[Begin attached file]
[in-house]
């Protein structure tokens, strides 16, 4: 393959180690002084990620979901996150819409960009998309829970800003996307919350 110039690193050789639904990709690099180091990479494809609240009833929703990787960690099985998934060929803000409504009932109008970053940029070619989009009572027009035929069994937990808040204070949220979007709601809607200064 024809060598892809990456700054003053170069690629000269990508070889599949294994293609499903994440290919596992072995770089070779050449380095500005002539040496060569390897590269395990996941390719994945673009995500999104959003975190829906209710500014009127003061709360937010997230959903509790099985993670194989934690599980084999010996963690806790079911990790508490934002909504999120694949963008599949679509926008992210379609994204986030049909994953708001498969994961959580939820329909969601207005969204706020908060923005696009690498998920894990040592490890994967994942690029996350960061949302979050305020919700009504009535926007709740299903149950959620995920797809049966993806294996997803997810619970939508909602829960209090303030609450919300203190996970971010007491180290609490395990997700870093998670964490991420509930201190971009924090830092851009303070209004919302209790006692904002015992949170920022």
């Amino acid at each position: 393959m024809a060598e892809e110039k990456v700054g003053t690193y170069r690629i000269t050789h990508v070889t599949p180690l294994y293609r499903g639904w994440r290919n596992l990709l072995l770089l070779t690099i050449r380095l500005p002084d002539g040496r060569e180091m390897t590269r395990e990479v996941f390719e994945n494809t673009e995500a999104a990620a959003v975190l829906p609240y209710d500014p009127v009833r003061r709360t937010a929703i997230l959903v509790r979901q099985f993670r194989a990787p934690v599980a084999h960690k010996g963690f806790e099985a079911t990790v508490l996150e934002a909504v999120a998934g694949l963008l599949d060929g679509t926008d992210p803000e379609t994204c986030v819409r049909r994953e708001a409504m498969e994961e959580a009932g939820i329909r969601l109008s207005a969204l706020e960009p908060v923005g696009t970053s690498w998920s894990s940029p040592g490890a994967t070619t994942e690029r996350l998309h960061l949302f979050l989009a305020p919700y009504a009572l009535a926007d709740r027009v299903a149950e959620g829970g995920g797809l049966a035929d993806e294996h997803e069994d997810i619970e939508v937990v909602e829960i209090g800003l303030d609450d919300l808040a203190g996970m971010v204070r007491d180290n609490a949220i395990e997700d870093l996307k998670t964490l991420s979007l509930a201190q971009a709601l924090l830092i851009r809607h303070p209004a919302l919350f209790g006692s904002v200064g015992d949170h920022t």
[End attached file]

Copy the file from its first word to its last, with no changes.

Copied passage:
[in-house]
């Protein structure tokens, strides 16, 4: 393959180690002084990620979901996150819409960009998309829970800003996307919350 110039690193050789639904990709690099180091990479494809609240009833929703990787960690099985998934060929803000409504009932109008970053940029070619989009009572027009035929069994937990808040204070949220979007709601809607200064 024809060598892809990456700054003053170069690629000269990508070889599949294994293609499903994440290919596992072995770089070779050449380095500005002539040496060569390897590269395990996941390719994945673009995500999104959003975190829906209710500014009127003061709360937010997230959903509790099985993670194989934690599980084999010996963690806790079911990790508490934002909504999120694949963008599949679509926008992210379609994204986030049909994953708001498969994961959580939820329909969601207005969204706020908060923005696009690498998920894990040592490890994967994942690029996350960061949302979050305020919700009504009535926007709740299903149950959620995920797809049966993806294996997803997810619970939508909602829960209090303030609450919300203190996970971010007491180290609490395990997700870093998670964490991420509930201190971009924090830092851009303070209004919302209790006692904002015992949170920022």
């Amino acid at each position: 393959m024809a060598e892809e110039k990456v700054g003053t690193y170069r690629i000269t050789h990508v070889t599949p180690l294994y293609r499903g639904w994440r290919n596992l990709l072995l770089l070779t690099i050449r380095l500005p002084d002539g040496r060569e180091m390897t590269r395990e990479v996941f390719e994945n494809t673009e995500a999104a990620a959003v975190l829906p609240y209710d500014p009127v009833r003061r709360t937010a929703i997230l959903v509790r979901q099985f993670r194989a990787p934690v599980a084999h960690k010996g963690f806790e099985a079911t990790v508490l996150e934002a909504v999120a998934g694949l963008l599949d060929g679509t926008d992210p803000e379609t994204c986030v819409r049909r994953e708001a409504m498969e994961e959580a009932g939820i329909r969601l109008s207005a969204l706020e960009p908060v923005g696009t970053s690498w998920s894990s940029p040592g490890a994967t070619t994942e690029r996350l998309h960061l949302f979050l989009a305020p919700y009504a009572l009535a926007d709740r027009v299903a149950e959620g829970g995920g797809l049966a035929d993806e294996h997803e069994d997810i619970e939508v937990v909602e829960i209090g800003l303030d609450d919300l808040a203190g996970m971010v204070r007491d180290n609490a949220i395990e997700d870093l996307k998670t964490l991420s979007l509930a201190q971009a709601l924090l830092i851009r809607h303070p209004a919302l919350f209790g006692s904002v200064g015992d949170h920022t």